"Oh, Aeffe, we are not making light of what you say," Elfhild murmured encouragingly. "Maybe we would like to be happy for a change, too!" Though she preferred her happiness to be natural, perhaps poor, deluded Aeffe was better off than they were. At least she had found some solace in the smoke of the dragon.

Aeffe's slender body relaxed as her lips curved into a smile. "Then do not be afraid of the Southrons, at least not of Inbir! I am unsure about the rest yet, but Inbir would never harm you. I - I believe he is attracted to me, and I know that I am certainly becoming fond of him," she murmured shyly, looking down at her lap. Suddenly she clasped the hands of both sisters in her own. "Please let us be friends! I do not have many here. There are none in my troop from my village and I have been so lonely, so very lonely."

"Of course, we will be your friends!" Elfhild exclaimed, squeezing Aeffe's hand.

"There is no one in our troop who is our age, only older women and children," Elffled admitted with regret. "They get boring after a while." She wrinkled her nose.

A look of sadness crossed over Elfhild's face. "My best friend is not among the captives, for she escaped when the orcs raided our village." For a moment, she thought wistfully of Swithwyn the miller's daughter, her old friend since childhood, and then she remembered Goldwyn's plan for the night. Should she ask Aeffe to go with them? And then, before she could ponder the answer, the words leapt from her mouth. "Escape, Aeffe! Think of it! I know you are fond of Inbir, but not all Southrons are like him! Many are evil and cruel, such as the head slaver, a debauched profligate who has no qualms against rape! In case you had not heard already, some of the women are planning to escape this night. My sister and I will be joining them." As Elffled was about to gasp out in protest, Elfhild elbowed her in the ribs to silence her. "Aeffe, will you not come with us?"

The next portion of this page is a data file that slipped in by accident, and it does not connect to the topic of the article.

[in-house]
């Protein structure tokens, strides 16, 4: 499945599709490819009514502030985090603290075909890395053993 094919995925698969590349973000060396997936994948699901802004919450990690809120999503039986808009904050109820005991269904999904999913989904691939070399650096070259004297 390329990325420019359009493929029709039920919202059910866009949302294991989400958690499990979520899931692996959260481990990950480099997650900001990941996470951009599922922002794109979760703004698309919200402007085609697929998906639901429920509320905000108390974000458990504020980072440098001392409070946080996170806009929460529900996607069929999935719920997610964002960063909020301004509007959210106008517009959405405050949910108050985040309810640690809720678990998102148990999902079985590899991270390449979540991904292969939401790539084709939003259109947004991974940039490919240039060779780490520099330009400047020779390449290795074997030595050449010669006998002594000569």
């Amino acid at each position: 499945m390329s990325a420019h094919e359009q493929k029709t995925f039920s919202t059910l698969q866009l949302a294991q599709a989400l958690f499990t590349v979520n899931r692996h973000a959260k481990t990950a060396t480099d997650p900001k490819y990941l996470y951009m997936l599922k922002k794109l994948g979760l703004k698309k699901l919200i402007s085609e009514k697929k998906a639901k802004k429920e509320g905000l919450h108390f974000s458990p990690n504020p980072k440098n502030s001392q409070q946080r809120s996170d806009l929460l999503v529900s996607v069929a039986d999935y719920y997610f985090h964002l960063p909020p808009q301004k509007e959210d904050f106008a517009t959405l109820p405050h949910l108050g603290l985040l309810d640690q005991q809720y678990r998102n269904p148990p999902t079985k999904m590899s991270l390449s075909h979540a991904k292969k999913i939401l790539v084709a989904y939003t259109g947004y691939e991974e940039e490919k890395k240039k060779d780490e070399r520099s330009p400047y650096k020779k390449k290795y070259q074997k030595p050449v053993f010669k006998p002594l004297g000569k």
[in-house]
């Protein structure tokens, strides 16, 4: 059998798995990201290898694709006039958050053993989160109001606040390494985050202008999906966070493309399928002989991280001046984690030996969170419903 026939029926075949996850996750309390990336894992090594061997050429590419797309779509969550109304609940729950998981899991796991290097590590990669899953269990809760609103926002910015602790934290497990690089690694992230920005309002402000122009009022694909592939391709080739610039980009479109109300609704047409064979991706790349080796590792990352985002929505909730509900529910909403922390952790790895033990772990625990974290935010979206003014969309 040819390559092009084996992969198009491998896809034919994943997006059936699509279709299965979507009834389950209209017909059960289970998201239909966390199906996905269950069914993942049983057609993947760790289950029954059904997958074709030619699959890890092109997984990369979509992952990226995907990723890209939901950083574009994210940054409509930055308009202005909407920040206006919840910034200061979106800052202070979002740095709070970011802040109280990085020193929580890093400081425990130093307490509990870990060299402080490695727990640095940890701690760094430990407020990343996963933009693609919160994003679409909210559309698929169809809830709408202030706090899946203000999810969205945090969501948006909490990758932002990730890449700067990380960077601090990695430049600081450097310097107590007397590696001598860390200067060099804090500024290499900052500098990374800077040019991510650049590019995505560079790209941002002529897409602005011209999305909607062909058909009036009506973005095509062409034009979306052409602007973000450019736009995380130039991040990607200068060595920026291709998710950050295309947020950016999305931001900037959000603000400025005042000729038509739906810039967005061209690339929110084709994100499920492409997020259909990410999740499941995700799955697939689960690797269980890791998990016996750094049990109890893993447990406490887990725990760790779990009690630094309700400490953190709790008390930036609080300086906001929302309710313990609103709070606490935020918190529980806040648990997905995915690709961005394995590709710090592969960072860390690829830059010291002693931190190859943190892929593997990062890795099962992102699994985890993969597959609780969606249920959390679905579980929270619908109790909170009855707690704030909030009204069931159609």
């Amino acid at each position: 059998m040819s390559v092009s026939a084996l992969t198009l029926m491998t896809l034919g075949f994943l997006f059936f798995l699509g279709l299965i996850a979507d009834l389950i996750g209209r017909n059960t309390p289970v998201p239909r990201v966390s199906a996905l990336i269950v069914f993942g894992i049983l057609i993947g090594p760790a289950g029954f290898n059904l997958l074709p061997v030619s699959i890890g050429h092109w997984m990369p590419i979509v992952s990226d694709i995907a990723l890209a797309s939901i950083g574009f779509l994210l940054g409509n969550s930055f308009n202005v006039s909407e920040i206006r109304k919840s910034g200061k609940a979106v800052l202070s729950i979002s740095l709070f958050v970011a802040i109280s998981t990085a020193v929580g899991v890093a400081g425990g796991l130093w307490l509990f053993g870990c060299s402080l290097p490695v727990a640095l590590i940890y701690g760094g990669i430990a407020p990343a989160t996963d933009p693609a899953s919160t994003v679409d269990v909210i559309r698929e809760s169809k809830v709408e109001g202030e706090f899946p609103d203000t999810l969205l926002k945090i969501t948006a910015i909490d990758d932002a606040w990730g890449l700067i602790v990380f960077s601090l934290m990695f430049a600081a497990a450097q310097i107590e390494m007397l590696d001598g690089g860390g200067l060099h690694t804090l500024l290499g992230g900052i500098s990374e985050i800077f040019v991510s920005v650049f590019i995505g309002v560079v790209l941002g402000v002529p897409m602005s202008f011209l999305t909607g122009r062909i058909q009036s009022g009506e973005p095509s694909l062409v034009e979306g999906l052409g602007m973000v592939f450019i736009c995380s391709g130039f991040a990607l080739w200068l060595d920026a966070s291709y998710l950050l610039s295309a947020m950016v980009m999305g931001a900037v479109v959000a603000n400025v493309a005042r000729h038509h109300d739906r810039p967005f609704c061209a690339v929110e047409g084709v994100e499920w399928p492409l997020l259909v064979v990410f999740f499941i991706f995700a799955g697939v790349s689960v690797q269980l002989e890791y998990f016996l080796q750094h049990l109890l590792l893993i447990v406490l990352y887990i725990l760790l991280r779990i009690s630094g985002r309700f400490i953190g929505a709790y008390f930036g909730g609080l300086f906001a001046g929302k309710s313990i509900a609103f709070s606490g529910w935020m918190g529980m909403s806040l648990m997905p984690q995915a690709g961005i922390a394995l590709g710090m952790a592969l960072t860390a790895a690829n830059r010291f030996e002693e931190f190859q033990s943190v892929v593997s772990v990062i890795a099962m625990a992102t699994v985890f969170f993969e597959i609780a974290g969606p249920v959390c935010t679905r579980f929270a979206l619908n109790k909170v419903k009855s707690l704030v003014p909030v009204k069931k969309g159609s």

Aeffe's eyes darted from the face of one sister to the other. "Escape!" she exclaimed incredulously. "That is such a foolish notion! You can never get away from them, you know! They will just chase you down and bring you back. We are no longer little children who think we can pack a few possessions and run away and everything will be right!" Sighing, she looked away, her voice becoming soft and sad with the wisdom of experience. "I always had that idea when I was younger, to run away and leave everything behind. I attempted just that once, years ago, but I had the sense to go back to my home, and never, ever ran away after that. We are better off staying with the Southrons!" Aeffe exclaimed emphatically.

"I think that we can successfully elude the slavers and survive in the wilds." Elfhild looked the other girl in the eyes, her expression unwavering. She had made up her mind, and no one could dissuade her!